Click on a herd to learn more

Caribou have long been vital to the survival of Indigenous peoples in the north; the First Nations, Inuit, and Metis.

Read more


Reasons for the drop in caribou populations are complicated. There is still some disagreement among scientific and Indigenous experts as to which factors are most important.


It is often said that forms of wildlife management are mostly not about managing the animals, but about managing people. Some Indigenous peoples find it disrespectful to even talk about managing caribou. In that spirit, this section is largely about managing human interventions that affect caribou.

Managing hunting

Read more

Managing predators

Read more

Range management

Read more

News and resources

Recently added resources

Inuit Approaches to Naming and Distinguishing Caribou: Considering Language, Place, and Homeland toward Improved Co-management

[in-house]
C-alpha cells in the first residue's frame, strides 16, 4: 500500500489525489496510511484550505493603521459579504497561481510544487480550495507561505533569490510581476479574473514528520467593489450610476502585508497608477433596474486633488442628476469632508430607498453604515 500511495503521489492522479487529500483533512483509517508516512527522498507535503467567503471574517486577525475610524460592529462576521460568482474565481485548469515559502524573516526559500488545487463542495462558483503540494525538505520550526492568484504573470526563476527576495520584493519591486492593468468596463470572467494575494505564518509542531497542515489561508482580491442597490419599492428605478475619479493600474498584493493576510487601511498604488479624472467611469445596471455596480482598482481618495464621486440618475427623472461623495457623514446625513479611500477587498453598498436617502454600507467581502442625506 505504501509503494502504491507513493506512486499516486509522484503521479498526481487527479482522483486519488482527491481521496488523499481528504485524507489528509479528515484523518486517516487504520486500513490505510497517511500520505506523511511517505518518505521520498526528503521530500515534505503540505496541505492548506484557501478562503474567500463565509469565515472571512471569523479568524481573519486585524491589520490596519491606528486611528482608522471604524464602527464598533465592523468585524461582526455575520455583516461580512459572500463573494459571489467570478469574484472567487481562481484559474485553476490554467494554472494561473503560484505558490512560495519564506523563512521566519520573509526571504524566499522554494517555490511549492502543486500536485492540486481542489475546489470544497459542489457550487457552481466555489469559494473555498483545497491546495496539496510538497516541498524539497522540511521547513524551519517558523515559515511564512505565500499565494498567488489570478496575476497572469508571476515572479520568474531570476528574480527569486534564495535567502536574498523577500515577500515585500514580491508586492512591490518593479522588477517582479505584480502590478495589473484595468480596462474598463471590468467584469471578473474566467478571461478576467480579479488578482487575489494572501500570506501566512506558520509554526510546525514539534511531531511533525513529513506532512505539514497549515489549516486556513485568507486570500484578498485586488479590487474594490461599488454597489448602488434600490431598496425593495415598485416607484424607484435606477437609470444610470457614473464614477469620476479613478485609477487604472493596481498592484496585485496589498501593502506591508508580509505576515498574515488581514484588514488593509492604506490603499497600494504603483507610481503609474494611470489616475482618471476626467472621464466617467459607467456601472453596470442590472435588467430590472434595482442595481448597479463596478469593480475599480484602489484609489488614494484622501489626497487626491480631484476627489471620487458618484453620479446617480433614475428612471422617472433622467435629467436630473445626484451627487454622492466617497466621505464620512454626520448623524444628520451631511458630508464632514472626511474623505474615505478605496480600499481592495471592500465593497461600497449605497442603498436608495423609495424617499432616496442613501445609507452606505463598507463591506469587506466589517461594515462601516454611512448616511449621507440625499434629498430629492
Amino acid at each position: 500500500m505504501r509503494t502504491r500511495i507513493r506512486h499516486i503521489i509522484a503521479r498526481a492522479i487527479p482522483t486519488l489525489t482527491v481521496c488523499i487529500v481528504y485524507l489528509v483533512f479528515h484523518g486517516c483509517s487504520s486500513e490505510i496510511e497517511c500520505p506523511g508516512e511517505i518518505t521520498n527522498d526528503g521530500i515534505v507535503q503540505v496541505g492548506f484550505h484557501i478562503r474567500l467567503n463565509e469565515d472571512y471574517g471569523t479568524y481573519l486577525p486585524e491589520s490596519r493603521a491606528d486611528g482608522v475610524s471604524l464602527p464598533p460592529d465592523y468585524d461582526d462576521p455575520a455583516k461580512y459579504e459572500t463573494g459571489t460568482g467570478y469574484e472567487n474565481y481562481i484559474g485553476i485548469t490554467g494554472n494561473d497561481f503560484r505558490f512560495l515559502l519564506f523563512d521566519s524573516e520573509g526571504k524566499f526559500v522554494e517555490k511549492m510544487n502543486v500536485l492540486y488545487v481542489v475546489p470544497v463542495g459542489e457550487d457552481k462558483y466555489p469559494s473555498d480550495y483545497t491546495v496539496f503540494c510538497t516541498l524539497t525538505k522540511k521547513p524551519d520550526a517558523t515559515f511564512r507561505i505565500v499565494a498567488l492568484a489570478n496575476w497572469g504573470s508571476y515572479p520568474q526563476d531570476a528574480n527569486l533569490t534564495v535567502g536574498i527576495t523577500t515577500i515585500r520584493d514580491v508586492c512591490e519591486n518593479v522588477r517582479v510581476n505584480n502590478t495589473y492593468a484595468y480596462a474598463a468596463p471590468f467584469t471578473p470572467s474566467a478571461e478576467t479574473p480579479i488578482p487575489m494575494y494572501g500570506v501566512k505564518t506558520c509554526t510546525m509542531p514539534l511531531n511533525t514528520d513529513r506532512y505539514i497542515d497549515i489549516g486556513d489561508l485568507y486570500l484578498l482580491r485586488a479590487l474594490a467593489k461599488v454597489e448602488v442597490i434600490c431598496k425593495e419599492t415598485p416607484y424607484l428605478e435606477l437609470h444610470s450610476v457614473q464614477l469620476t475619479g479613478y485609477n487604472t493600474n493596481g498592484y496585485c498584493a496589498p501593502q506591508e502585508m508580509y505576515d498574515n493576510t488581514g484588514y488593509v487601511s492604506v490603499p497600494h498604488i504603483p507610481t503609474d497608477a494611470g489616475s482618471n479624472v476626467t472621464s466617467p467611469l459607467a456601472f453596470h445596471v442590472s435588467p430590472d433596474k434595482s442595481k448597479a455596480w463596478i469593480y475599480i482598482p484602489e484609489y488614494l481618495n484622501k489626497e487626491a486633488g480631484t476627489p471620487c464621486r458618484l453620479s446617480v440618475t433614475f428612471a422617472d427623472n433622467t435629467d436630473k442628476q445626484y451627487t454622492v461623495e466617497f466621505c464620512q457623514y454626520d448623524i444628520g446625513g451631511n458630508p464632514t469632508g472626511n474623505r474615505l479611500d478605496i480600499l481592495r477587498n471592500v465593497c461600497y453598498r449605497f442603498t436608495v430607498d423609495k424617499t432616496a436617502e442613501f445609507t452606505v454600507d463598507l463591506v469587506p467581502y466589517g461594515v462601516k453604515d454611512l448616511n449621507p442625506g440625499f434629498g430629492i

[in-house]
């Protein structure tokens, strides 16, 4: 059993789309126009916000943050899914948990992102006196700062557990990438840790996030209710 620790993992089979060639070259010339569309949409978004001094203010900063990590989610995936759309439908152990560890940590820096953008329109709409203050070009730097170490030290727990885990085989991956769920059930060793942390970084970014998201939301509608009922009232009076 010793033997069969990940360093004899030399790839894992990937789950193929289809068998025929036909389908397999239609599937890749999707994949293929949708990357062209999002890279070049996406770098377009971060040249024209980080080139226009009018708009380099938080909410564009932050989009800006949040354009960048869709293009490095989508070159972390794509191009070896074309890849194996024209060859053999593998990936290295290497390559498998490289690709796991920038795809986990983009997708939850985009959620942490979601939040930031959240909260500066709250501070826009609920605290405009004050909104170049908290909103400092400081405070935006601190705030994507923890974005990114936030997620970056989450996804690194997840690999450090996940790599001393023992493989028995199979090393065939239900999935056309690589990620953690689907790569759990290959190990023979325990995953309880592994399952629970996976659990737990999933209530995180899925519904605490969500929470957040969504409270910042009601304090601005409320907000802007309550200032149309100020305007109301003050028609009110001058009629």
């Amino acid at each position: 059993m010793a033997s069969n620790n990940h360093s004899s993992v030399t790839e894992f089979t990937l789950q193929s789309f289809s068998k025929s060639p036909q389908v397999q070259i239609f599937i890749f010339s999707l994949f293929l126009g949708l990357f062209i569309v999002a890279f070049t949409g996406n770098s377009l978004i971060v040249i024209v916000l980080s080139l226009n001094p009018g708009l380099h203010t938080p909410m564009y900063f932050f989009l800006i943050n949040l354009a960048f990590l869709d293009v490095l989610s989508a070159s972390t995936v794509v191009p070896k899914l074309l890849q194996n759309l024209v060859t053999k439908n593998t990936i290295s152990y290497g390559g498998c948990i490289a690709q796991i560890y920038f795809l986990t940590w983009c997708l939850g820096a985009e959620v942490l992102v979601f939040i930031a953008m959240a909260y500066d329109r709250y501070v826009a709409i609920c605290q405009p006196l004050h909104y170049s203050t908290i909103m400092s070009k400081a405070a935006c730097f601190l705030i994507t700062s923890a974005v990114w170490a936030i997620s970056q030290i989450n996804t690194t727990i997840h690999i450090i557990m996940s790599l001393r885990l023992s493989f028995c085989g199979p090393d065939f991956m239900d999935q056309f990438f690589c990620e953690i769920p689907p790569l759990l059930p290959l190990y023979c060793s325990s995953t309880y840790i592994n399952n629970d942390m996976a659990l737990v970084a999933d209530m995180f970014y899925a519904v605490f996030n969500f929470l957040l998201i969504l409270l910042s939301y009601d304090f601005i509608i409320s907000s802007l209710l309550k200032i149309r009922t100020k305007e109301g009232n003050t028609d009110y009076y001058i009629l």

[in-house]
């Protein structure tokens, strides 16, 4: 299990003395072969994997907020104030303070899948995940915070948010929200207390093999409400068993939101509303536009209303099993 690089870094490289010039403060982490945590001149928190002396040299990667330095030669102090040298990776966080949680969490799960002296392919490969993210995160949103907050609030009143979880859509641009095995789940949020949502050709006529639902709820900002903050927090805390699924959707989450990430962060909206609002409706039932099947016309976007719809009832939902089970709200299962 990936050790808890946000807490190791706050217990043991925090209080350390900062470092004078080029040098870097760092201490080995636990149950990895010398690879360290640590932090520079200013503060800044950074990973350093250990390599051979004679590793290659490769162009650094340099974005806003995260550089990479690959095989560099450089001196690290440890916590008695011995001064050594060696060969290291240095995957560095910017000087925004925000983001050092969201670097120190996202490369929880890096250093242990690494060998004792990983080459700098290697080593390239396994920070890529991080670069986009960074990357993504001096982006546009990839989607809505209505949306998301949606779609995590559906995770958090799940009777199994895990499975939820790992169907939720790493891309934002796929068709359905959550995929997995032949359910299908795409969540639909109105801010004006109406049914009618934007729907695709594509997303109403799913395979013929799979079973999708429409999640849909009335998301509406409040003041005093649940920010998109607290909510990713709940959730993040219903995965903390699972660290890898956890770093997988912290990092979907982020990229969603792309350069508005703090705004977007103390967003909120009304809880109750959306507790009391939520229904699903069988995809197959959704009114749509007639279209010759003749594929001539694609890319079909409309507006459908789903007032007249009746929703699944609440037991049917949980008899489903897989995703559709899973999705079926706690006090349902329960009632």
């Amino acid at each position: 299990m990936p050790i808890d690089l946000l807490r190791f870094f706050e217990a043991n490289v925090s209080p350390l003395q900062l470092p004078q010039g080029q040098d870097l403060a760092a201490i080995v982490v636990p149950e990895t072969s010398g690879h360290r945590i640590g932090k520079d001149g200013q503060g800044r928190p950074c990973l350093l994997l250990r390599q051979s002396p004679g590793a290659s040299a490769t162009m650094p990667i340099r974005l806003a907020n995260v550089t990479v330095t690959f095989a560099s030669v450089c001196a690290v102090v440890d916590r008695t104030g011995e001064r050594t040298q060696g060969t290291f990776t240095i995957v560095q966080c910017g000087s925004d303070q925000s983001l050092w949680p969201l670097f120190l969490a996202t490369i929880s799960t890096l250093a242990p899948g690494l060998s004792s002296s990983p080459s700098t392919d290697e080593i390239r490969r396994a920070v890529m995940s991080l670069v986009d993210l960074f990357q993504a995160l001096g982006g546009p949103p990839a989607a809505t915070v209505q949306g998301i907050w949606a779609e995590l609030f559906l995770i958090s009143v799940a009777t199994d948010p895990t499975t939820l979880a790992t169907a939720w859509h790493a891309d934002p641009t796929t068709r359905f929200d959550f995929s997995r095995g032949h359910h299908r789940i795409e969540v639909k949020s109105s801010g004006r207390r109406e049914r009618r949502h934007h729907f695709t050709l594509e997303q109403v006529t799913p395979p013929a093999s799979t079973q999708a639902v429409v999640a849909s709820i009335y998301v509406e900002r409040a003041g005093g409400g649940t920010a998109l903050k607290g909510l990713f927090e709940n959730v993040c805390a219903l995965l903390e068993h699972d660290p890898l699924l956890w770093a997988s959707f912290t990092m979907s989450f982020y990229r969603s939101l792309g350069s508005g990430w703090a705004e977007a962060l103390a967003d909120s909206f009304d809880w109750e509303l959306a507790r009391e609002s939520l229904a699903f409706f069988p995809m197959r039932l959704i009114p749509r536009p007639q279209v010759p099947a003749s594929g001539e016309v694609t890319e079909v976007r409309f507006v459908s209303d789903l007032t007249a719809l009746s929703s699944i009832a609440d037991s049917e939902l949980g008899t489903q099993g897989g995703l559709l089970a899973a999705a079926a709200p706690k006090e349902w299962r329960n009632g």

An academic paper describing how the people of Uqsuqtuuq (Gjoa Haven) in Nunavut describe different sorts of caribou. These don't match up with how biologists describe the herds. The authors suggest that a better understanding of how local people describe caribou would help in management of the herds.

Usage: Non-commercial with attribution
Format: web

Barren-groundPearyRange managementPeople

Fortymile Caribou Herd: Video footage from caribou collars

A 1:45 video compilation of video taken from collared caribou in the fortymile herd showing a variety of behaviors including foraging, birthing, and nursing.
Alaska NPS (2021)

Usage: Non-commercial with attribution
Format: video